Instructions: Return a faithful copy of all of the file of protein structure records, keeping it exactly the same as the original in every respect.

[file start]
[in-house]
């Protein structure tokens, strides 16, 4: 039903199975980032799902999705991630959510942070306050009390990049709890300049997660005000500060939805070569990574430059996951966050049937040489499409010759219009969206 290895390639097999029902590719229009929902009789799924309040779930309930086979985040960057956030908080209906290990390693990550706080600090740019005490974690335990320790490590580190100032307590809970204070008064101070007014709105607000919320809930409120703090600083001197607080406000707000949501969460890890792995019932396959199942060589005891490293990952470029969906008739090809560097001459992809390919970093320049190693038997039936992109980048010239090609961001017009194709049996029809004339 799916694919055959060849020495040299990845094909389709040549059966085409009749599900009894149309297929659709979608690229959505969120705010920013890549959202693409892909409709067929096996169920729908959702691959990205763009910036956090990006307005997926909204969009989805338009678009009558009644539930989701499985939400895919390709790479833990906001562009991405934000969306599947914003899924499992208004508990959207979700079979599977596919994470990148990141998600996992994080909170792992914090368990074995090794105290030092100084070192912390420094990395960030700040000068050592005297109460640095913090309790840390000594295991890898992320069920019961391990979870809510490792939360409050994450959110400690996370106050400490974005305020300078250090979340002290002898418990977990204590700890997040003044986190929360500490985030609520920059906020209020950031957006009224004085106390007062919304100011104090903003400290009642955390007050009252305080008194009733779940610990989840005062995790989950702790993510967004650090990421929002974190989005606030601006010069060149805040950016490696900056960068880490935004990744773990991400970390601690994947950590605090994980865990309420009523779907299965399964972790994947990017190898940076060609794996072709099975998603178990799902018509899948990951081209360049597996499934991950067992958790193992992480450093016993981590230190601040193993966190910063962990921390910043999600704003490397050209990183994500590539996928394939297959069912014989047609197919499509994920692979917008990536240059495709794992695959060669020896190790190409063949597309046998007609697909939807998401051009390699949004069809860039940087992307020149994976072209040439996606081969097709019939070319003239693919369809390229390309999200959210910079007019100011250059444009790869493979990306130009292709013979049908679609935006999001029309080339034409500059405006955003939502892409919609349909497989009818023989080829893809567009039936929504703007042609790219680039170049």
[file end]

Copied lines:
[in-house]
């Protein structure tokens, strides 16, 4: 039903199975980032799902999705991630959510942070306050009390990049709890300049997660005000500060939805070569990574430059996951966050049937040489499409010759219009969206 290895390639097999029902590719229009929902009789799924309040779930309930086979985040960057956030908080209906290990390693990550706080600090740019005490974690335990320790490590580190100032307590809970204070008064101070007014709105607000919320809930409120703090600083001197607080406000707000949501969460890890792995019932396959199942060589005891490293990952470029969906008739090809560097001459992809390919970093320049190693038997039936992109980048010239090609961001017009194709049996029809004339 799916694919055959060849020495040299990845094909389709040549059966085409009749599900009894149309297929659709979608690229959505969120705010920013890549959202693409892909409709067929096996169920729908959702691959990205763009910036956090990006307005997926909204969009989805338009678009009558009644539930989701499985939400895919390709790479833990906001562009991405934000969306599947914003899924499992208004508990959207979700079979599977596919994470990148990141998600996992994080909170792992914090368990074995090794105290030092100084070192912390420094990395960030700040000068050592005297109460640095913090309790840390000594295991890898992320069920019961391990979870809510490792939360409050994450959110400690996370106050400490974005305020300078250090979340002290002898418990977990204590700890997040003044986190929360500490985030609520920059906020209020950031957006009224004085106390007062919304100011104090903003400290009642955390007050009252305080008194009733779940610990989840005062995790989950702790993510967004650090990421929002974190989005606030601006010069060149805040950016490696900056960068880490935004990744773990991400970390601690994947950590605090994980865990309420009523779907299965399964972790994947990017190898940076060609794996072709099975998603178990799902018509899948990951081209360049597996499934991950067992958790193992992480450093016993981590230190601040193993966190910063962990921390910043999600704003490397050209990183994500590539996928394939297959069912014989047609197919499509994920692979917008990536240059495709794992695959060669020896190790190409063949597309046998007609697909939807998401051009390699949004069809860039940087992307020149994976072209040439996606081969097709019939070319003239693919369809390229390309999200959210910079007019100011250059444009790869493979990306130009292709013979049908679609935006999001029309080339034409500059405006955003939502892409919609349909497989009818023989080829893809567009039936929504703007042609790219680039170049």